Speaking after a visit to Brussels to attend a meeting of the Europe’s farming union organisation, NFU Scotland president, Martin Kennedy said that despite being made at home by fellow farmers, little sympathy was on show from officials from the European Commission.
He said that it had been “blatantly obvious”, given the response from the commission to questions, that they felt Brexit had been a UK decision – and that the UK would have to face the consequences for any friction in trade.
He said that attempts to discuss issues such as Scotland’s important trade in seed potatoes with Europe – which has now been banned – and the trade of live animals with Northern Ireland were met with the cold shoulder.
“Even calls from other EU farming unions who are deeply concerned about their exports to the UK after January 2022 made absolutely no difference.”
He said the tone had left him in “absolutely no doubt” that the European Commission wanted the UK to feel pain for leaving the EU: “I also have no doubt that this is to show other member states that leaving the EU is a bad idea, as I’m sure it is concerned about others who may consider leaving the EU.”
But Kennedy found the assertion that the UK had already diverged from EU standards as particularly frustrating.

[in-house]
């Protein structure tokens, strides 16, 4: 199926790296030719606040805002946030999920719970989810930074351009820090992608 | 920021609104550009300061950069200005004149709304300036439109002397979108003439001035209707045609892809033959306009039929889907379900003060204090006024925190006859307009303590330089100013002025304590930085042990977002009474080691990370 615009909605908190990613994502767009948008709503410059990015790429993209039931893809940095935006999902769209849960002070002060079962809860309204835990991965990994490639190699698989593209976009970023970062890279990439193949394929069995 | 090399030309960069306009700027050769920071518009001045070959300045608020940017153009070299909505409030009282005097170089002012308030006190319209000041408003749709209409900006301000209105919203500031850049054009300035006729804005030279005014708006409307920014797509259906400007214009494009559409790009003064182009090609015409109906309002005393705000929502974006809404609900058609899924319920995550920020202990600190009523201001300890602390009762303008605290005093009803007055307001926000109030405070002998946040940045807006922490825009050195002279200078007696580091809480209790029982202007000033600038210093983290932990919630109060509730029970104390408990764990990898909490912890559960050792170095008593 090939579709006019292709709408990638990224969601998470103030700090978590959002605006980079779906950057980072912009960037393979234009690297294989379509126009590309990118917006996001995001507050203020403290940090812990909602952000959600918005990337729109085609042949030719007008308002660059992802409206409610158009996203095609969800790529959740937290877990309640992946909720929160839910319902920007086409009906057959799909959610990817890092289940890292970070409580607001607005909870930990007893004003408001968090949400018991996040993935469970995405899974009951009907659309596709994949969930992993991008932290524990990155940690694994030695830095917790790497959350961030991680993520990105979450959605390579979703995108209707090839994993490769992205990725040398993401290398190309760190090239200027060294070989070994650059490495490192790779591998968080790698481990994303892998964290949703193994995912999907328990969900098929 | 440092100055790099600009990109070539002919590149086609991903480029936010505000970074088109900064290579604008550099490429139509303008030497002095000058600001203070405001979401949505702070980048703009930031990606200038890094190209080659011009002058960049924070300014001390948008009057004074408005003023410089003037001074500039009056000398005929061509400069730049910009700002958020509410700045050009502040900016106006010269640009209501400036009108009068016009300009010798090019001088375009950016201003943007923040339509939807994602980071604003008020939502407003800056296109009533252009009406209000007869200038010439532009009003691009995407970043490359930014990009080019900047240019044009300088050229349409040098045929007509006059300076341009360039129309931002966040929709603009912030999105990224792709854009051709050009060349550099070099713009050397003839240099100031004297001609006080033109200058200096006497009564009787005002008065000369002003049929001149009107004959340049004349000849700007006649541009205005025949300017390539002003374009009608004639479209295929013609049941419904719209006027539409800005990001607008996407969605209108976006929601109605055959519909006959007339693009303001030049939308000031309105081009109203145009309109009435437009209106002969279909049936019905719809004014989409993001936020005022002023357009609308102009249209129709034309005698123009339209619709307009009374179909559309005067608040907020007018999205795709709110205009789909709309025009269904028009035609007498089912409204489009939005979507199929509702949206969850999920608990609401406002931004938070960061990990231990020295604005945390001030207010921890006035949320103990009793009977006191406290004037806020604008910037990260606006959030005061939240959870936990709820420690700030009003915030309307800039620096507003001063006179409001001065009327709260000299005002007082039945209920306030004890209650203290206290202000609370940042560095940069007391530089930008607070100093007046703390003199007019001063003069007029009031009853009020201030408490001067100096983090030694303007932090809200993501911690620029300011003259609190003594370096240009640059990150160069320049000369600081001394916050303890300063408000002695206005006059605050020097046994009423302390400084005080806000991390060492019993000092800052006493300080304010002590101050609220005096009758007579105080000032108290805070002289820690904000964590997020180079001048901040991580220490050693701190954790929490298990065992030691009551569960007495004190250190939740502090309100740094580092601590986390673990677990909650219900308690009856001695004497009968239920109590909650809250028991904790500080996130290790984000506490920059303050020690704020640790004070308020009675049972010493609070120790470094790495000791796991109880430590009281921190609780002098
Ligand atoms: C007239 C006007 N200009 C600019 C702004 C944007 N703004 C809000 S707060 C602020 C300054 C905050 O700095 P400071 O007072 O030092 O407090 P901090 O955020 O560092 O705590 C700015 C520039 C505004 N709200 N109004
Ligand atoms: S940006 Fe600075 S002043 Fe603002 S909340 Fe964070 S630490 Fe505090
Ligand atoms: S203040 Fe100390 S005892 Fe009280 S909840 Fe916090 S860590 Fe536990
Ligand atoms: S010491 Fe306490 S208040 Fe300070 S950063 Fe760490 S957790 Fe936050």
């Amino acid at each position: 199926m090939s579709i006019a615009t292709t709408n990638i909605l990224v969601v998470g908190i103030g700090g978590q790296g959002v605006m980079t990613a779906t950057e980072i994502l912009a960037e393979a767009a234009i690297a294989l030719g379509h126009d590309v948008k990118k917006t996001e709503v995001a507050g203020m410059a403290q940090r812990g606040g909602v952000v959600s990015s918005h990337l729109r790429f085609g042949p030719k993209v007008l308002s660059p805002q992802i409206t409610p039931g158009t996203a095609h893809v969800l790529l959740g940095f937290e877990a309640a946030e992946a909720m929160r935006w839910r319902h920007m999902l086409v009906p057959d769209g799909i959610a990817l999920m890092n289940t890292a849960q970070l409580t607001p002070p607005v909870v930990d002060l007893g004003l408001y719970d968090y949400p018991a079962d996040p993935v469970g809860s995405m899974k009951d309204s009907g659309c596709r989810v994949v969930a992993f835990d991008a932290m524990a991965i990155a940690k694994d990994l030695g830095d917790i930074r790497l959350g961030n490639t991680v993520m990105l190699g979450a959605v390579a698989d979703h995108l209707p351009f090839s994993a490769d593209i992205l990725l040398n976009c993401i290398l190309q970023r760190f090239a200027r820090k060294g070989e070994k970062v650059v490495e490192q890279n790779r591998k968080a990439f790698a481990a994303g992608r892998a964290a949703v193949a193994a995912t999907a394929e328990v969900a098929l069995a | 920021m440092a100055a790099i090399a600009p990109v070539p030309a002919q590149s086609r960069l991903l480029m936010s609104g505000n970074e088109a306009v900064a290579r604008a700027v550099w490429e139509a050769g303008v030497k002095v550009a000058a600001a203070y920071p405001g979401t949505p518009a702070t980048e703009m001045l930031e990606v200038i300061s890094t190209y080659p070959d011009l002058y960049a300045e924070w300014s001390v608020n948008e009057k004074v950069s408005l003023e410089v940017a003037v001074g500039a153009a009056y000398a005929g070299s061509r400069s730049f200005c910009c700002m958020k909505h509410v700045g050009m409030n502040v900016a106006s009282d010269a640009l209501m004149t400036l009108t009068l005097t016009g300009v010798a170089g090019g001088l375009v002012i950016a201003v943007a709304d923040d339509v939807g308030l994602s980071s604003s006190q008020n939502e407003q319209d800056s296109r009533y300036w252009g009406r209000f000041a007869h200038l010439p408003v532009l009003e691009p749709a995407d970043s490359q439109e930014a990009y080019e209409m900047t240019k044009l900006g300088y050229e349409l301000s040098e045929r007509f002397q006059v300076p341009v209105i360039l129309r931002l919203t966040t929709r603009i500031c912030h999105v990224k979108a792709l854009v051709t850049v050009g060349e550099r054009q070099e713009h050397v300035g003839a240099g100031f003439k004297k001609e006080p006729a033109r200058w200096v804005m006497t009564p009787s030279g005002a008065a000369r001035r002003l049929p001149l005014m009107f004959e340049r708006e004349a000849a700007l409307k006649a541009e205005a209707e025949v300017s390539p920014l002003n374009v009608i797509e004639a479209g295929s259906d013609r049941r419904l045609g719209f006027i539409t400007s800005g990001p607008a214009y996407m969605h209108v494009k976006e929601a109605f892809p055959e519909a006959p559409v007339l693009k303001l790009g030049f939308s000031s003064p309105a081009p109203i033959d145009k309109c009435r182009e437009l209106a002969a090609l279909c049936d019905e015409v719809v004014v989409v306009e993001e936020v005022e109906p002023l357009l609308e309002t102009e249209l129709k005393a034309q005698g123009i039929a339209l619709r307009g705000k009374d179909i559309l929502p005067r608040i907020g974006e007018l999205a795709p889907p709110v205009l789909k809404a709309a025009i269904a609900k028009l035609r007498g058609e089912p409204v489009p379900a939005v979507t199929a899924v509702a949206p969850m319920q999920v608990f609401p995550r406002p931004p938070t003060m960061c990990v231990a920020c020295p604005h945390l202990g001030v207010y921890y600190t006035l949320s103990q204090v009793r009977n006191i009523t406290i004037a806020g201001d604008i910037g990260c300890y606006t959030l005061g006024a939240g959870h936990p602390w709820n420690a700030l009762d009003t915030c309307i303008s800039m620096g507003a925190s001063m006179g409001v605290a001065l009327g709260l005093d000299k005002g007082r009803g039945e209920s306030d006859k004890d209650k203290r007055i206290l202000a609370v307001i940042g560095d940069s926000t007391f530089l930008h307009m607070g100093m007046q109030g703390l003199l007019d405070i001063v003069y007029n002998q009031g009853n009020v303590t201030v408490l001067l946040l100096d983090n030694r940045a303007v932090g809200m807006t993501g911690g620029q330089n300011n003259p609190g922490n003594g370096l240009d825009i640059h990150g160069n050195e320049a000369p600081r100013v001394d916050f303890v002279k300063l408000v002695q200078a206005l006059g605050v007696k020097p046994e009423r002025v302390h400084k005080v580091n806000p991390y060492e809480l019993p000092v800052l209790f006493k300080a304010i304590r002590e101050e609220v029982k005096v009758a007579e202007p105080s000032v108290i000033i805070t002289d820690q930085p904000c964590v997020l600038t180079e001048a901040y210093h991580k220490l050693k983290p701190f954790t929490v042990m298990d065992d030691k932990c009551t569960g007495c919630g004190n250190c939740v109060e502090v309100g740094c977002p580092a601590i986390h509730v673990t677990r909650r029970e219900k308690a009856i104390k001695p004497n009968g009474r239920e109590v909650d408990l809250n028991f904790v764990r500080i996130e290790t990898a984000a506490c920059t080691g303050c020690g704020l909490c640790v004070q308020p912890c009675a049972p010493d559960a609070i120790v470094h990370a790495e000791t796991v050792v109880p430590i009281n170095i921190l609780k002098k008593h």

“This is not the case. This is political. Now we are out of the EU it seems some people want to ensure we suffer from our decision to leave.
“It also said that, due to the lack of dynamic alignment, friction-free trade could not be achieved so we will have simply to accept the consequences.”
Writing in the union’s blog Kennedy said that in the face of such an approach efforts had to focus on convincing the UK Government that it did not allow the January 2022 date for physical checks on export health certificates and Sanitary and Phytosanitary Standards (SPS) to slip further – and for reciprocal checks to be introduced.
At the moment goods leaving the UK for Europe are saddled with a strict inspection regime and a mountain of additional paperwork – however, goods coming on from the continent can move as before:
“Asymmetrical trade is bad enough, but asymmetrical friction means there’s nothing at the minute to bring the Commission to the table as products coming in here from the EU continue to do so pretty much friction-free,” said Kennedy.
“The EU is certainly making things difficult for us right now – and until they find it equally as challenging there will be no change.
"That means we will continue to lobby the UK Government to put in place reciprocal trading arrangements on time to ensure the EU sees sense and relaxes some of their political decisions.”